As Kathy Leichter crooked her head to look at the sonogram, she felt a wave of heat travel from her toes to her head. Stunned, she left the obstetrician’s office feeling as though she’d been hit by a truck. She was having a boy, and it didn’t make sense. Leichter had been sure her second child would be a girl, allowing her to press continue on a mother-daughter relationship that broke when she was 28 years old. “I was immensely grateful that he was healthy, but it wasn’t what I had in my head. My second child was supposed to repair, revisit, and reconstruct the relationship I had with my mother.” Leichter pauses a moment and then chuckles. “My therapist at the time said, ‘Well, thank goodness you’re not having a daughter.”
Ironically, Leichter’s son did play a role in her healing, just not the one she’d expected. His arrival made clear that while she thought she’d dealt with the loss of her mother, this tsunami of grief indicated that was not the case. She says healing was not linear; it ebbed and flowed, and, with a retrospective lens, she can now see the course it took. A documentarian, at first, Leichter started to examine her own mother loss and that of her father, Franz Sigmund Josef Leichter, a former New York State Senator whose mother was killed by the Nazis in the Holocaust. “It was about mothers and mothering children when you’ve lost a mother, but it was not yet distilled into the narrative of my mom. I kind of backed into it like a horse in a stall. It took me time to realize that this was the story I had to tell.”
Making the film ‘Here One Day’ was what Leichter needed at the time, nine years after her mother’s death. She had to plumb the depths of who Nina Leichter was and navigate the wake of loss that remained in her absence. After Nina’s death, Leichter tucked away photos of her mother, and she and her family didn’t talk about what happened. Instead, they tipped-toed around the empty space that had once been filled so fully by Nina. Filmmaking gave Leichter a medium to sift, thoughtfully and objectively, through her mother’s past. Among her findings were boxes of audiotapes: they contained calls people had made to Nina that she’d saved but also hours and hours of tape where she’d press record and simply talk. On one tape, Nina said, “am I going to become manic this morning?” and, on another, she spoke about the side effects of her medication.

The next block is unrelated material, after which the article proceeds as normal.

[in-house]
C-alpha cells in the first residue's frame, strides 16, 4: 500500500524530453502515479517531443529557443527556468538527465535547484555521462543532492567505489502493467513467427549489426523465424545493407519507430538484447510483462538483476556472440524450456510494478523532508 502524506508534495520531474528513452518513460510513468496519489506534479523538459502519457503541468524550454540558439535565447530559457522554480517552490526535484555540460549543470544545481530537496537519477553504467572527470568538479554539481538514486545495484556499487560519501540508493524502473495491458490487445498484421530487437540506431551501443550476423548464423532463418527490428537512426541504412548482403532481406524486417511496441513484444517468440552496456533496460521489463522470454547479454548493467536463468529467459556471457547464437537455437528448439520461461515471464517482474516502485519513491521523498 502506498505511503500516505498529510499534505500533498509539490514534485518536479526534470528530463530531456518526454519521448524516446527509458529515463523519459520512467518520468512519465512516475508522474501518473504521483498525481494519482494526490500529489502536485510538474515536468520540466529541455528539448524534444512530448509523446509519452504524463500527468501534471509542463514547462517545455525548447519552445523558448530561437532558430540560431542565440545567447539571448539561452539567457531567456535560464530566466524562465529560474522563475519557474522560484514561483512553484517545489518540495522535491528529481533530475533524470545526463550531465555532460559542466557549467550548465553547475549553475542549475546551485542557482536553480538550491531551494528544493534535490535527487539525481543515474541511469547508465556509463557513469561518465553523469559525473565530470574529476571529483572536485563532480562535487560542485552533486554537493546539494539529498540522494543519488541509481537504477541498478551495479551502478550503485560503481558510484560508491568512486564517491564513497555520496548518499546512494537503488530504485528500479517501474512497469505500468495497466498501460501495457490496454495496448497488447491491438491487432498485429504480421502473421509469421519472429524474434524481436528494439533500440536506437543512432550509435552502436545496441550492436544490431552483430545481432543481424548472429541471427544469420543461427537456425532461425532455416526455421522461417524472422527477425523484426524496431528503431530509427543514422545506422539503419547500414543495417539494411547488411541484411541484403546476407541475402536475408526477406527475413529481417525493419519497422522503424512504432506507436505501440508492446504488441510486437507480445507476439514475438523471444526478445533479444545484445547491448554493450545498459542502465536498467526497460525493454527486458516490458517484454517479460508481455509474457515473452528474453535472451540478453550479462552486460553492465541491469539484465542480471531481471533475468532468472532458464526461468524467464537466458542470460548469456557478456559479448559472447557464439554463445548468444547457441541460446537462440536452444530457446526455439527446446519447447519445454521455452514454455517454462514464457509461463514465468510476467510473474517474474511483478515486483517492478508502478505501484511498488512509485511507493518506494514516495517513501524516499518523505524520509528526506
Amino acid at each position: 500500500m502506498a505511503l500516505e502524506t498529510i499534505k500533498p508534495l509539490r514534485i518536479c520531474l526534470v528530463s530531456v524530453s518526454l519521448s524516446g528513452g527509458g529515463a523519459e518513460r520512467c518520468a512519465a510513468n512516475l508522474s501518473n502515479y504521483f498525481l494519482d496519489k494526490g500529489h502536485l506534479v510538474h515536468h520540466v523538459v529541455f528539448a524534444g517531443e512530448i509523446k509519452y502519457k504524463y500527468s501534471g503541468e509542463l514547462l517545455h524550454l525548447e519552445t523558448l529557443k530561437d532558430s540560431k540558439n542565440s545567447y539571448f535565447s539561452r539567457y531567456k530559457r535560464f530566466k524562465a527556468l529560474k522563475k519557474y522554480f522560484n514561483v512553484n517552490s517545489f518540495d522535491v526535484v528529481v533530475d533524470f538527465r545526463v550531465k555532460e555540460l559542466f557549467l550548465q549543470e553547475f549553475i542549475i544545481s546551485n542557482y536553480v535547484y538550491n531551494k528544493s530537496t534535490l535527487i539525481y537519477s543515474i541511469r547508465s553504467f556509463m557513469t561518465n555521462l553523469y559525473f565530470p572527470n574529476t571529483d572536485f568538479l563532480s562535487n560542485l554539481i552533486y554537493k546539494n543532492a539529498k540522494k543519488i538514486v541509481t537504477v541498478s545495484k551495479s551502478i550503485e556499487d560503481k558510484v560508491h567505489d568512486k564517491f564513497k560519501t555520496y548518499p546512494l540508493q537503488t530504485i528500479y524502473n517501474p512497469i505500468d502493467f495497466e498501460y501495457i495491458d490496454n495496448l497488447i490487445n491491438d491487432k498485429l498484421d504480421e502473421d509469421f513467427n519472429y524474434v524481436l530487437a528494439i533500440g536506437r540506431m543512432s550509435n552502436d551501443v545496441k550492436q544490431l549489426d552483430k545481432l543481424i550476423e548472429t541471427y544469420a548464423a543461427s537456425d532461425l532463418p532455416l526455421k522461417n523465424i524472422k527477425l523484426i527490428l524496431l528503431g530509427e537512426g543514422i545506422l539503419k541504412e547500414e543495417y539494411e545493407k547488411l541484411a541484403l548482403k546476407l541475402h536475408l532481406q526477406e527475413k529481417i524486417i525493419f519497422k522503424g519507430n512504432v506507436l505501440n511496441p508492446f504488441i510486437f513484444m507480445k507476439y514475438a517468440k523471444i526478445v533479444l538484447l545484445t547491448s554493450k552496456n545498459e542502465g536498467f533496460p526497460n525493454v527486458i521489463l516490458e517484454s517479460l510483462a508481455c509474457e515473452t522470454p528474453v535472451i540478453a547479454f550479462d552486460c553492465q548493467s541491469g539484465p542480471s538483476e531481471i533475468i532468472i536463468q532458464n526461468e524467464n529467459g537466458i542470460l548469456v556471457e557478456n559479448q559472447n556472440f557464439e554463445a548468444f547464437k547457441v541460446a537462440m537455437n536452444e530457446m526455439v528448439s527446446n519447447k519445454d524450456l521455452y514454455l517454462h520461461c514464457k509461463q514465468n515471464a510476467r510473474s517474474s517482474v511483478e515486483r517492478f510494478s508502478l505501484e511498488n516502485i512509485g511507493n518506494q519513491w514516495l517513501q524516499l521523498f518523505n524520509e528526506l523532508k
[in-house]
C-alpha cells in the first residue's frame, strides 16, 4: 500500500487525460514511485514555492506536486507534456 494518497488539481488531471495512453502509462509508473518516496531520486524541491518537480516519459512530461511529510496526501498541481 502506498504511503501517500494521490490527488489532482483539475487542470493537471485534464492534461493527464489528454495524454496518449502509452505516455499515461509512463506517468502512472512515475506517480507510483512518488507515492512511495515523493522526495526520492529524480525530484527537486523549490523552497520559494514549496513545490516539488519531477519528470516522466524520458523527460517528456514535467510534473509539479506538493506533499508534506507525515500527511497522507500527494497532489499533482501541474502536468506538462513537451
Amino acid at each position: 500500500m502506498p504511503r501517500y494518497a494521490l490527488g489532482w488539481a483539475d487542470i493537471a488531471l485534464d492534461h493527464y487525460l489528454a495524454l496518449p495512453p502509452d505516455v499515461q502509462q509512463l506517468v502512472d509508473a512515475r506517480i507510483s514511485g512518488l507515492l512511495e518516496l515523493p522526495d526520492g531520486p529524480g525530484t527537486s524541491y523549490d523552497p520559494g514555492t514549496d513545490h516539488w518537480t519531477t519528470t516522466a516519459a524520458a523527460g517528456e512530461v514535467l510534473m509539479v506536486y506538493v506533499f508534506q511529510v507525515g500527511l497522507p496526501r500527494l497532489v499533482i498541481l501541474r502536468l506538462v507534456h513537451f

The tapes sat unused and unlistened to for nearly a decade; in fact, Leichter had an entire cut of the film before telling her editor about them. She says this is how the filmmaking process pushed her as a director and a daughter, inviting Leichter to step further into her mother’s world. Unsure how she’d react at hearing Nina’s voice, she asked her assistant to listen to the tapes. “I looked over at this 22-year-old woman, and she was bawling.” Leichter lifted the headset, and instead of feeling terrible grief, she felt happy at hearing her mother’s voice. “As a director, I knew this creative element would make a better film. As a daughter, I need to listen to the tapes. On them, my mother is everything that she was: funny, witty, funky, sarcastic, creative, reflective, thoughtful, caring, emotional, vulnerable, and moody.”
Early in the film, Leichter’s father asks her what she hopes to find while making the film. She says, “More freedom.” For nearly a decade, she’d been gripped by the loss of her mother, but the filmmaking process and open conversations with audiences around the world have helped to release it. “I still miss and grieve my mother and want her back every second. I’d be one of those people in the Greek myths who are given a choice to go to Hades to see their loved one, but then they’d be turned to stone. I’d have to think about it,” she laughs. “I might go. I’d give almost anything to be with her.”
Leichter’s story isn’t dissimilar to the millions of other people who’ve lost loved ones to suicide, but the very vehicle for her healing process has also become one for others, sparking open dialogue after screenings of the film. “The movie is so personal that it gives people permission to tell their stories, breaking through walls of discrimination, stigma, fear, and isolation.” Many viewers share their stories for the first time at her screenings, often alongside colleagues and friends who had no idea. Leichter says these conversations are a fuse for social change. “Storytelling begets storytelling. Talking about suicide creates a collective sigh of relief among people who’ve silently carried stories of loss and suicide attempt.” The idea, she says, is to break through societal expectations of what people should and should not share.